TLA+ is easy if you know how to abstract

I've been wanting to learn TLA+ for a while now, and I finally had a chance to do it thanks to a seminar series held by Professor Murat Demirbas. In this article, I will talk about my experience with formal methods and TLA+, and I will also share some of the things I've learnt that I think will be very useful when writing your specifications.

By the end of this article, I hope that you will:

  1. Have a basic understanding of formal methods and model checking
  2. Understand how TLA+ can improve algorithm and system design
  3. Have some intuition on what it takes to write a spec in TLA+
  4. Want to learn some TLA+.

As always, let's start with the problem we're trying to solve.

What problem do formal methods help solve?

English is considered a very ambiguous language. When we build a complex system, we need an unambiguous specification (also known as "spec"). Formal methods use math to define a rigorous system model. After we have written the code for the model, we can then also use it to verify some properties.

The benefits of formal methods are twofold:

  1. Unambiguous specification of our systems and algorithms
  2. Verification of properties for these models

An example of a property that can be verified is that no execution can result in a deadlock. This would be very difficult to prove in a test, especially if it spans multiple systems.

We can also verify that an algorithm is correct by writing some properties as invariants. An invariant is simply a predicate that should always hold true. Invariants are sometimes used in asserts.

We can define correctness and liveness properties. For example, we could verify that eventually some property will hold, such as that our new sorting algorithm eventually sorts its input.

Formal methods allow you to explore different designs and optimize performance while maintaining confidence that the system is doing the right thing.

Formal Methods are not a substitute to testing

Engineers tend to complain that formal methods are not useful. Their complaints typically go along the lines of:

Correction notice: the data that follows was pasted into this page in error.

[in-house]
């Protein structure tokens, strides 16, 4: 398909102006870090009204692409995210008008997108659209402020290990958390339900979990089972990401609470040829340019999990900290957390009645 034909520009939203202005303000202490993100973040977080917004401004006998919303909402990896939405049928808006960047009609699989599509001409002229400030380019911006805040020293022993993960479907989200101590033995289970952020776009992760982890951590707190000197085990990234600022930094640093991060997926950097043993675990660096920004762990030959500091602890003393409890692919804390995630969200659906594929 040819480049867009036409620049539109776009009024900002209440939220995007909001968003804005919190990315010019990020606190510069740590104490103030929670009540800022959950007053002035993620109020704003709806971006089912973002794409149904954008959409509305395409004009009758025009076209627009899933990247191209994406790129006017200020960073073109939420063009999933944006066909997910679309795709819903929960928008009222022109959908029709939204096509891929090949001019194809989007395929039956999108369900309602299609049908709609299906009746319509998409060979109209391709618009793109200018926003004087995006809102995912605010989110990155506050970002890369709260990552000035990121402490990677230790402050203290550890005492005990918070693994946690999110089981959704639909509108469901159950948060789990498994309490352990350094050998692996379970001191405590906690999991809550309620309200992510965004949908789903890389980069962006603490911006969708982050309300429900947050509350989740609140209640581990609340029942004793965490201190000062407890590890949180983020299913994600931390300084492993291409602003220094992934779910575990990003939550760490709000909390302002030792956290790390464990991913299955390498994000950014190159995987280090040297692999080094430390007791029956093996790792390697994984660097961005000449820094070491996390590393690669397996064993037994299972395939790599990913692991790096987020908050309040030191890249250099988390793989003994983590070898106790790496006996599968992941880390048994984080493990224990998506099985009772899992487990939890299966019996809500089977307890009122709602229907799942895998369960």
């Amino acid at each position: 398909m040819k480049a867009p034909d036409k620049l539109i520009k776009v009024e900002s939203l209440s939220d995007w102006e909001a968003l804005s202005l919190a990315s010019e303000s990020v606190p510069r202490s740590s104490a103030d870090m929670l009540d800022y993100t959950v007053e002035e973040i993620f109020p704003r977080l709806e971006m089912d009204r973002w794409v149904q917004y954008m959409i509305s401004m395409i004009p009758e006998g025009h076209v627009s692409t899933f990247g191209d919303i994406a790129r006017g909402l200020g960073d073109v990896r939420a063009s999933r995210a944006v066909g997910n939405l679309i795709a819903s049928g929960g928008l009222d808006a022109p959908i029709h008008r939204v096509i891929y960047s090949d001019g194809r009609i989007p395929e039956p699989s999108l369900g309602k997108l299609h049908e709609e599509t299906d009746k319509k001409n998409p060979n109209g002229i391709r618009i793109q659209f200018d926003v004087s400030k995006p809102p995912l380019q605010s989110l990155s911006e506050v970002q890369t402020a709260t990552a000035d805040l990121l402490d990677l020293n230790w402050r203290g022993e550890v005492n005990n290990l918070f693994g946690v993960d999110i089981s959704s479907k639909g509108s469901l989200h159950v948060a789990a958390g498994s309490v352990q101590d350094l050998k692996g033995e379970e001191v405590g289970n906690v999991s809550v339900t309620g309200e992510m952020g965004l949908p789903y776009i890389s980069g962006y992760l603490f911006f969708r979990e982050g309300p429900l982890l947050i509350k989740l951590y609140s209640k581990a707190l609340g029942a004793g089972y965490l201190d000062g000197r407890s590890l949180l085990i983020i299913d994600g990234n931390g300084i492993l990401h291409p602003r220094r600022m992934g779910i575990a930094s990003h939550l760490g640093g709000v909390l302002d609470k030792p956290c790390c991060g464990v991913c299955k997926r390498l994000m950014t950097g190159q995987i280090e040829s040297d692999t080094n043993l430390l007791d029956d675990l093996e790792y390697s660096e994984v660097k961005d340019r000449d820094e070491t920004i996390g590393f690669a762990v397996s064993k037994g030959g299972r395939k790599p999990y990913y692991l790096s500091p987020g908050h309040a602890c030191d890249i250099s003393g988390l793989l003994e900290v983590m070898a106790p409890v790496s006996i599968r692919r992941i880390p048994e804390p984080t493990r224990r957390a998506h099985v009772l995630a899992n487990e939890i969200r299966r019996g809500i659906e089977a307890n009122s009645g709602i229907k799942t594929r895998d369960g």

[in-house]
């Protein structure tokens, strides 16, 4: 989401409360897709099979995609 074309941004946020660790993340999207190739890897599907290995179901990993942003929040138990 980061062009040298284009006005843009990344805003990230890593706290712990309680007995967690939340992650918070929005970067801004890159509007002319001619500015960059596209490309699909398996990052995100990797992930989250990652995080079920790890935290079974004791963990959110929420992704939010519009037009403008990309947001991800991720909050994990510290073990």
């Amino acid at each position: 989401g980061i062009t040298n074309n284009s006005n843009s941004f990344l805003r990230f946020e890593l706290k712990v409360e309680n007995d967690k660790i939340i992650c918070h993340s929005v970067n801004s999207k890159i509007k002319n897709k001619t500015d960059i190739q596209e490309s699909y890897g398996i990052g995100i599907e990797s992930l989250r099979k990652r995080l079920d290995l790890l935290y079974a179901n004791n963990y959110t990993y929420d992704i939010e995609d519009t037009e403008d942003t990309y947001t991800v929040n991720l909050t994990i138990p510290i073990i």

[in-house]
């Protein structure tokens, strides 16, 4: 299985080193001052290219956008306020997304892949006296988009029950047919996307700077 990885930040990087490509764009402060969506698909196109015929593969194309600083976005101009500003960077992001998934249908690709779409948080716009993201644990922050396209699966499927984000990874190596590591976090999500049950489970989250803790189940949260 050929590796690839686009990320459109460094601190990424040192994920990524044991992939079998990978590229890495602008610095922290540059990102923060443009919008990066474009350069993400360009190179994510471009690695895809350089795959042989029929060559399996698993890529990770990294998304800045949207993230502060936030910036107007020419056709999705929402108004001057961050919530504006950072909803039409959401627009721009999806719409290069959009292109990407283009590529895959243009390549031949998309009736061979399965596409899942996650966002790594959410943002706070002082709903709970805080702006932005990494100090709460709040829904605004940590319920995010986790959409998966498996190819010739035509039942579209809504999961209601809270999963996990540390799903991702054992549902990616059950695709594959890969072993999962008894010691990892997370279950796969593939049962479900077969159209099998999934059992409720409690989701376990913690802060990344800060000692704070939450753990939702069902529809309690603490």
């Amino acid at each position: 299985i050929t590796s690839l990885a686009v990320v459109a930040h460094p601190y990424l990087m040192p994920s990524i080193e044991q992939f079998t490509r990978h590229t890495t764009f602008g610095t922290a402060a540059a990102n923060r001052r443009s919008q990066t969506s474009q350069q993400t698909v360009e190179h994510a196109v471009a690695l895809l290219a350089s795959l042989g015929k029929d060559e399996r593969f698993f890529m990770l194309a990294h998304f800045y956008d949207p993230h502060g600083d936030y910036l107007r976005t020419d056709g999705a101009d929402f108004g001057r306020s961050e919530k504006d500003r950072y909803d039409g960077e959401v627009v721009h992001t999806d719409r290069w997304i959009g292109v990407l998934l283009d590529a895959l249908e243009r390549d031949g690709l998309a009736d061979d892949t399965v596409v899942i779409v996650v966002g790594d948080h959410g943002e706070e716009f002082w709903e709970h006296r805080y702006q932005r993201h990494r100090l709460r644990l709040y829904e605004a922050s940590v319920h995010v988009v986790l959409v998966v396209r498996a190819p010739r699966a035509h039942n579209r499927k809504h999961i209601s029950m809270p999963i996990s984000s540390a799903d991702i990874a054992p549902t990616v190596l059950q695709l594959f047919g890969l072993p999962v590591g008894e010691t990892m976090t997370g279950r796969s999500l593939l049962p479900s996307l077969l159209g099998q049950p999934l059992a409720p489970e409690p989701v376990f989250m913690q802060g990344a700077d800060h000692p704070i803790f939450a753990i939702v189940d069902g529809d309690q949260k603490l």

You first spend a lot of time writing the full specification of your system, and then you spend a lot more time translating that spec to working code. Wouldn't it be easier to just have everything written as code?

There are a few fallacies in this reasoning, though:

  1. It takes a lot of time to write a specification: A specification can be written in a matter of hours. See the talk by Markus A. Kuppe "Weeks of Debugging Can Save You Hours of TLA+". For example, to write a spec for a database, I don't need to worry about logging, efficiently handling socket connections and memory, or avoiding SEGFAULTs. In real code, I would need to take care of all of these things, but when writing a spec, these details are abstracted away.
  2. A specification is a complete representation of our system: While we can certainly strive to write a full spec of our system, we can also choose to model only tricky parts of the system to verify that certain properties hold.
  3. I can use that time to write the code instead: Unless the engineer thinks it's possible to write code without knowing what they are going to implement, this is unlikely. Of course, the code will be the ultimate source of truth!

It is also true that, while formal methods can be used to catch bugs and debugging, they are not a substitute for testing. Formal methods help us debug our thinking about the system.

After we've written the specs, can we make sure that our implementation adheres to the spec? We can't, and that's (usually) okay. Specs are used to debug the design.